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Space Chimps

By Christopher Gildemeister


Release Date: July 18, 2008

MPAA Rating: G

Starring: voices of Andy Samberg, Cheryl Hines, Patrick Warburton, Kristin Chenoweth and Kenan Thompson

Recommended Age: 5+

Overall PTC Traffic Light Rating: Green



Mild double-entendre, partial nudity


Crashes, fantasy violence 


“oh my God,” “Lord,” “kick his butt,” “pee,” “dork,” “nerd,” excrement jokes


Showing off and mildly abrasive attitude by hero  


Space Chimps tells the story of Ham III, a chimp whose grandfather was an astronaut in the early days of the space program. In contrast to his famous ancestor, Ham III makes his living being shot out of a cannon at a circus. Ham’s life changes when the U.S. space program’s new probe is lost in a space warp. Since the journey to recover the probe is too dangerous for humans, the space program recruits Ham to lead a team of “space chimps” who have been trained to fly a rocket. Ham’s hotshot attitude irritates his astronaut teammates, especially the lovely girl chimp Luna. Launched through the warp, the chimps land on an alien planet. They learn that the probe has been turned into a fearsome weapon by the evil Zartog, who is using it to dominate his fellow aliens. Facing many perils, Ham and Luna are faced with the challenges of overcoming Zartog, getting back to earth…and admitting that they might even like one another.


There is no overt sex in Space Chimps, though there are a number of double-entendres: at one point Ham, remarking on their space capsule, states, “It’s not the size of the beast but what you do with it that counts.” This and similar remarks will draw chuckles from adults, but will probably go over the heads of small children. The romance between Ham and Luna is cute, flirtatious and teasing but not openly sexual. When the probe crashes on the alien planet, it subjects Zartog to a “full body exam,” during which he comically covers his crotch.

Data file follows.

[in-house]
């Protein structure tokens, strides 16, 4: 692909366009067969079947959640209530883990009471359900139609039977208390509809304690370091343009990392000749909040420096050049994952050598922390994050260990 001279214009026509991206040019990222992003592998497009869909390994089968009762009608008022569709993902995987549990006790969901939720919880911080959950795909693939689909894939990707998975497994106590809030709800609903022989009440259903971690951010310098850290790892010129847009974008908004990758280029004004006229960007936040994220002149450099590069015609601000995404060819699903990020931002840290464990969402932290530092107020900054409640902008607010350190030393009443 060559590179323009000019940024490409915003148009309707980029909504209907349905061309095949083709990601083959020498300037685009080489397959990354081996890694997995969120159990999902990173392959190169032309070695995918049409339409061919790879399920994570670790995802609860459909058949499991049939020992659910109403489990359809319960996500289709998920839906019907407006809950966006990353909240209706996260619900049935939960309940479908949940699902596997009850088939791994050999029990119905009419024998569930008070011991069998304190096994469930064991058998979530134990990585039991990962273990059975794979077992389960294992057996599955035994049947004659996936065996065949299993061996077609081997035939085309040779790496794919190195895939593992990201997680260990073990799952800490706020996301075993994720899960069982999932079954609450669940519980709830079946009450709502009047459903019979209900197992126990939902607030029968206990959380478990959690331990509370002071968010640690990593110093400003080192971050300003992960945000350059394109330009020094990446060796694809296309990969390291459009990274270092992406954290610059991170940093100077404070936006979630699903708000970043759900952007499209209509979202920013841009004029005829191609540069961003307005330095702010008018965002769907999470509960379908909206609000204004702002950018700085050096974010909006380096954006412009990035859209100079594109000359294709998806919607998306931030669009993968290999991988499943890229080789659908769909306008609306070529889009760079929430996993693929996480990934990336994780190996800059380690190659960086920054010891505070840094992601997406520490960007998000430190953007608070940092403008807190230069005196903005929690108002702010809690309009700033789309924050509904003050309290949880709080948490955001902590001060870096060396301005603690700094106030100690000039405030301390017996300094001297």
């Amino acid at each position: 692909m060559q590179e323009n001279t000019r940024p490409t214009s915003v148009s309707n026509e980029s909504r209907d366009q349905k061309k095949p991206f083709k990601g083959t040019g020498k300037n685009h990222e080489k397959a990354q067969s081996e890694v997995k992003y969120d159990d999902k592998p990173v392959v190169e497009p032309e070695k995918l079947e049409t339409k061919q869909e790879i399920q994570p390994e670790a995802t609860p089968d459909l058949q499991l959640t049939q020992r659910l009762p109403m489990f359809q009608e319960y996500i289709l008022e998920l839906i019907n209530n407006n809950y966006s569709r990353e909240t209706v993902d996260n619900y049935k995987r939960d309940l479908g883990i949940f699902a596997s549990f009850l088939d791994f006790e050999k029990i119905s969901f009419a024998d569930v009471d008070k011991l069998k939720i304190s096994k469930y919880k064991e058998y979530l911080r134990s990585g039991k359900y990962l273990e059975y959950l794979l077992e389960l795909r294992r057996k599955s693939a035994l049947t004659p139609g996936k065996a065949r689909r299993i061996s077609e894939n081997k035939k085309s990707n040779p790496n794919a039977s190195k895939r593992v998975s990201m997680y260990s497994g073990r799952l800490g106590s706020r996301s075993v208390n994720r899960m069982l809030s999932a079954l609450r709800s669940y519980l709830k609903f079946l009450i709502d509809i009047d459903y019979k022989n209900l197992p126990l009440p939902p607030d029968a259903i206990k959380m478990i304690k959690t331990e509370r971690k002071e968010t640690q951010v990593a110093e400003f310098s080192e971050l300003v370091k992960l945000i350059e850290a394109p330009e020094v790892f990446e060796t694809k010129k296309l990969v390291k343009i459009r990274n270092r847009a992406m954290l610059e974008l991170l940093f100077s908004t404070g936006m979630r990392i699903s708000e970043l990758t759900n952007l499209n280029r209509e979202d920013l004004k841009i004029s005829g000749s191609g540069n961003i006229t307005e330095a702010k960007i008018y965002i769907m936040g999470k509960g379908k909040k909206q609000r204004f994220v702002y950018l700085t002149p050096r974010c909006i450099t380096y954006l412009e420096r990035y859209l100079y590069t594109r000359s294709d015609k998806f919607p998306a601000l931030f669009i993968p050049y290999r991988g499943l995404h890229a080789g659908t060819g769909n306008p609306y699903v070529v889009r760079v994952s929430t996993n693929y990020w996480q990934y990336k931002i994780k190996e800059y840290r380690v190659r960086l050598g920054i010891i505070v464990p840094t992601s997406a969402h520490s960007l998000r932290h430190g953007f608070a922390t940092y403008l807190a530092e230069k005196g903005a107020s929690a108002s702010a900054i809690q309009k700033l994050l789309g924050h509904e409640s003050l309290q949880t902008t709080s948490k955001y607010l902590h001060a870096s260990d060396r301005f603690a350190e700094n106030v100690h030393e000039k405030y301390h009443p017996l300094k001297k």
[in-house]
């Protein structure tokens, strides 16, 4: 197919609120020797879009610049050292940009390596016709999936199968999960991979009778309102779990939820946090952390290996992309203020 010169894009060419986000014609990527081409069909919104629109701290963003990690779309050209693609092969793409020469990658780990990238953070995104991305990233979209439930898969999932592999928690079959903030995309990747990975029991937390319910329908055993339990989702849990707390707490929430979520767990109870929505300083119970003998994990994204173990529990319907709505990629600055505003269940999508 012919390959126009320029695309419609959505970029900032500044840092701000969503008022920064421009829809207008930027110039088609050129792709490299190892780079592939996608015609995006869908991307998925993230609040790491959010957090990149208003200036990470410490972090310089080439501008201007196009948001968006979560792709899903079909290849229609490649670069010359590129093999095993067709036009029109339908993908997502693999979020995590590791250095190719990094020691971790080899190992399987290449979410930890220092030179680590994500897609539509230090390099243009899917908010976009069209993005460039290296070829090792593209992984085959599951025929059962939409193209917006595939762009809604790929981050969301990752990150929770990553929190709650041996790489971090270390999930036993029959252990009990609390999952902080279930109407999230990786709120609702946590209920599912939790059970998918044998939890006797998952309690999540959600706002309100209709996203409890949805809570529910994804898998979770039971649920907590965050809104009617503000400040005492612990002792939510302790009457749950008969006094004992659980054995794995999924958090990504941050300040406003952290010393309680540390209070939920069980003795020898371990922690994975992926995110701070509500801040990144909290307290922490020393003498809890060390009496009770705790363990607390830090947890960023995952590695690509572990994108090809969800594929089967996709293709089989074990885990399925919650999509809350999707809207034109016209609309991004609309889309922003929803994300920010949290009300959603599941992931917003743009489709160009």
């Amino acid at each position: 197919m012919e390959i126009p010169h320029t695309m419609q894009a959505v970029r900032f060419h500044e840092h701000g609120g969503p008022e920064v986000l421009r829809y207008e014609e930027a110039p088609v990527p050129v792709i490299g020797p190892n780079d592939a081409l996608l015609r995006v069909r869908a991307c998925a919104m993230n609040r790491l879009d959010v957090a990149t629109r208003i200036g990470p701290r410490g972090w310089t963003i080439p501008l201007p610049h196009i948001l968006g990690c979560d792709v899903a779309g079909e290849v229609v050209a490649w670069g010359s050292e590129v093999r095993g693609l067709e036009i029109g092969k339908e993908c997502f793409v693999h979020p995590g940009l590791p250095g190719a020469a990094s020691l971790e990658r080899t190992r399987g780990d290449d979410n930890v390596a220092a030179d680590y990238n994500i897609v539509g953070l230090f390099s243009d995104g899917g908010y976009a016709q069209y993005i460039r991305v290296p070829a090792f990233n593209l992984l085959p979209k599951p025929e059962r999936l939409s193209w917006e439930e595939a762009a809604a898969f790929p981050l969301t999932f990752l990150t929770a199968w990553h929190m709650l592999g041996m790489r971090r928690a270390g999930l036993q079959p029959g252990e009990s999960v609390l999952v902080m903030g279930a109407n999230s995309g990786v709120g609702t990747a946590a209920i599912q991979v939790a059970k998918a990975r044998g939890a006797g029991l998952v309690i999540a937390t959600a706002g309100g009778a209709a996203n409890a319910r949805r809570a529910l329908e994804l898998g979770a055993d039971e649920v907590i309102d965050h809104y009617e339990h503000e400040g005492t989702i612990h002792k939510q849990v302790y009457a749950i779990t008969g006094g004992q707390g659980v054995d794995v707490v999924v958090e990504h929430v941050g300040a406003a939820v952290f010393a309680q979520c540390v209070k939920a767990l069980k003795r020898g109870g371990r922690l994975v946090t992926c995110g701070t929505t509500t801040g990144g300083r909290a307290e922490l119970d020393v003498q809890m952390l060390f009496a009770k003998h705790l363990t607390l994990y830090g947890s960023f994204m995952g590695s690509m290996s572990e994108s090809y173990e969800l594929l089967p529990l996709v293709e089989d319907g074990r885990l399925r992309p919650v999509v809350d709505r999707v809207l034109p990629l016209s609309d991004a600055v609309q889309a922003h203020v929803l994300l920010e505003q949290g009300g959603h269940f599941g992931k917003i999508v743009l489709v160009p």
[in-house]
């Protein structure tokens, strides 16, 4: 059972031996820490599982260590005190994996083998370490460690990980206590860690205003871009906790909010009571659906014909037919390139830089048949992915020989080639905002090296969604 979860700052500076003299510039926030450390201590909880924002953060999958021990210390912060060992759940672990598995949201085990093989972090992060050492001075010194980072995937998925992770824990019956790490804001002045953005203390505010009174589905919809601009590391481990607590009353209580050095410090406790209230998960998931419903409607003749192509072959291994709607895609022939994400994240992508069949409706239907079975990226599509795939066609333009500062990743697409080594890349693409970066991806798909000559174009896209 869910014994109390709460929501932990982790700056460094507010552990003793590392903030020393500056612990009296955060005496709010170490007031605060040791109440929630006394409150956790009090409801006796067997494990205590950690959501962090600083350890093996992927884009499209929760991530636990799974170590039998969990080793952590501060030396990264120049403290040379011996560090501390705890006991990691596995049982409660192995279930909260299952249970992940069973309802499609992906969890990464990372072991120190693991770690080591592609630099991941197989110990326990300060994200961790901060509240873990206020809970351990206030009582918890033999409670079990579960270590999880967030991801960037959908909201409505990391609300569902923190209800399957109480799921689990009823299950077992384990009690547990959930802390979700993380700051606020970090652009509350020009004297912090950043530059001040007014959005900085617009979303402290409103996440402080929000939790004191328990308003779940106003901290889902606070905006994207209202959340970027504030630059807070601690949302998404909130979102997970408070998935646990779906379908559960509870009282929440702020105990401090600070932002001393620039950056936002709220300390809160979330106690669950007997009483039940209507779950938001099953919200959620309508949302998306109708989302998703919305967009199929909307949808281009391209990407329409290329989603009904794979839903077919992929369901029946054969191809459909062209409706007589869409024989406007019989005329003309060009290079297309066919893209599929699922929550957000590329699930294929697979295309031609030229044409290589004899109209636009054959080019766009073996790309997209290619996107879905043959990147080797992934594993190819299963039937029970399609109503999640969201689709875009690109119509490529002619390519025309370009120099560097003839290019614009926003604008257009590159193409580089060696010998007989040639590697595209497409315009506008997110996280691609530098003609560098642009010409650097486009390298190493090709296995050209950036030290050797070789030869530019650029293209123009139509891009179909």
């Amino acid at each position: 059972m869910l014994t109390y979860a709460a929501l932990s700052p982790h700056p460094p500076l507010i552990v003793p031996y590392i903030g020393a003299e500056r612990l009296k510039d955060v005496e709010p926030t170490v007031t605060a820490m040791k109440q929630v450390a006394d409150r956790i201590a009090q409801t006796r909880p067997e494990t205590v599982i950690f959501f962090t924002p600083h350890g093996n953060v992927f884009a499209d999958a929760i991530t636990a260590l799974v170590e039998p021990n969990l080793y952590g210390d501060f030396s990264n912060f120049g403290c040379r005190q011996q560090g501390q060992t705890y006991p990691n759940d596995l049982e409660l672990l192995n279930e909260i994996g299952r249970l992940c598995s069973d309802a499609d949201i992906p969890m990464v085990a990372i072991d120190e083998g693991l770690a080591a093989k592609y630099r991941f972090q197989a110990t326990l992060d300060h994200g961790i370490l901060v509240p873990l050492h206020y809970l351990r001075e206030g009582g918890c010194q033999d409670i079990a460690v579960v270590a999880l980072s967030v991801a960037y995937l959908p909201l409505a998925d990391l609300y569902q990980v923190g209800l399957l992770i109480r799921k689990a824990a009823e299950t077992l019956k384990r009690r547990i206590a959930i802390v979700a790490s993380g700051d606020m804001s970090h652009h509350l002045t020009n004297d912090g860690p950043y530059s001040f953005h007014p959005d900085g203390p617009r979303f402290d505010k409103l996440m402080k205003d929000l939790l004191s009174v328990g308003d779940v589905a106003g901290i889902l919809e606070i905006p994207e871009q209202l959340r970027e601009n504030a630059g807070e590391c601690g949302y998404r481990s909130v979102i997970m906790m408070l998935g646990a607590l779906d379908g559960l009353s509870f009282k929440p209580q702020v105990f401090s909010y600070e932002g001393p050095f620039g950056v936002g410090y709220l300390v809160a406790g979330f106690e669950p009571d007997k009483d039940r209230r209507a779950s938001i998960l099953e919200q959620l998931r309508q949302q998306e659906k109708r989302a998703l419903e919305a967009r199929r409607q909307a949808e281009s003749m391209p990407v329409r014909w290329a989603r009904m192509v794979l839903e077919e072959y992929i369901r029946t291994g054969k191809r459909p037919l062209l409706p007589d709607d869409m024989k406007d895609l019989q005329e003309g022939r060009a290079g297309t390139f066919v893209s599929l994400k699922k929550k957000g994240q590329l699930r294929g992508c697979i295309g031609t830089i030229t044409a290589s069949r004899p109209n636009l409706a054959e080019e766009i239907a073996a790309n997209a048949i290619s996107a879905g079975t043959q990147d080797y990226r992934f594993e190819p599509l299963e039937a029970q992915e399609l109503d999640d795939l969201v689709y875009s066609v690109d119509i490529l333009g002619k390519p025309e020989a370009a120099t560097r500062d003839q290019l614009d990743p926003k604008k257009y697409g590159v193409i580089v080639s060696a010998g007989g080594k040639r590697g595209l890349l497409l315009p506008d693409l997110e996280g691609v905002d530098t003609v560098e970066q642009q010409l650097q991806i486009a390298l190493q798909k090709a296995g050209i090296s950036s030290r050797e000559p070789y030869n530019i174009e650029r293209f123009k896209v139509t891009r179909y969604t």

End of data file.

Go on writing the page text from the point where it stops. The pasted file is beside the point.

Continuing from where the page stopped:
Violence is mostly limited to cartoon slapstick similar to that in the old Road Runner cartoons. One recurring joke is that Ham, supposedly an expert in skydiving, always misses his target and crashes into the ground…but remains unhurt. Zartog uses the probe to dunk his fellow aliens in “freznar,” a kind of frozen lava. The other aliens are covered with silvery ice and frozen in place, but it is later revealed that they are still alive, and once the ice is chipped away they are unhurt. Ham and Luna are chased by various monsters which shoot quills, try to eat them, and similar fairy-tale perils. Zartog uses the probe to grab, shake and threaten the space chimp Titan, but this is constantly done in a slapstick and comedic manner. There are also several scenes of various spaceships crashing, and Ham causing comic mayhem at Earth’s rocket base.


There is no profanity in Space Chimps. When rejecting the space program’s offer, Ham tells a woman, “Don’t let the door hit you on the –“ but the sentence is not completed. During various crashes characters exclaim, “Lord!,” and “Oh my God!” Several times Ham and others say they will “kick your butt.” In space, Ham exclaims “I gotta pee,” after which the sound of a gurgling toilet is heard on the chimps’ rocket. There is also a scene in which the chimps’ alien friend Kilowatt is swallowed by a monster. When she later reappears unhurt, the chimps ask how she escaped. She is shown in silhouette passing through the monster towards its rear, then says, “Don’t make me go there.”  Both the chimps and a group of scientists back on earth are repeatedly called “dorks” and “nerds,” and there is much humor mocking “nerdy” scientific types.


Early in the movie Ham is a bit abrasive towards his fellow chimps; but though he continues to act like a hotshot he gradually becomes kinder and acts like part of the team, who is willing to sacrifice himself to help others. The ideals of kindness, friendship and self-sacrifice are dealt with throughout the movie.


Space Chimps is a delightful romp filled with adventure and good lessons for kids, but with enough sly humor to be enjoyable for adults. Because of this, the Parents Television Council is proud to award Space Chimps  with the PTC Seal of ApprovalTM. The PTC does not recommend this movie for children under the age of five. 


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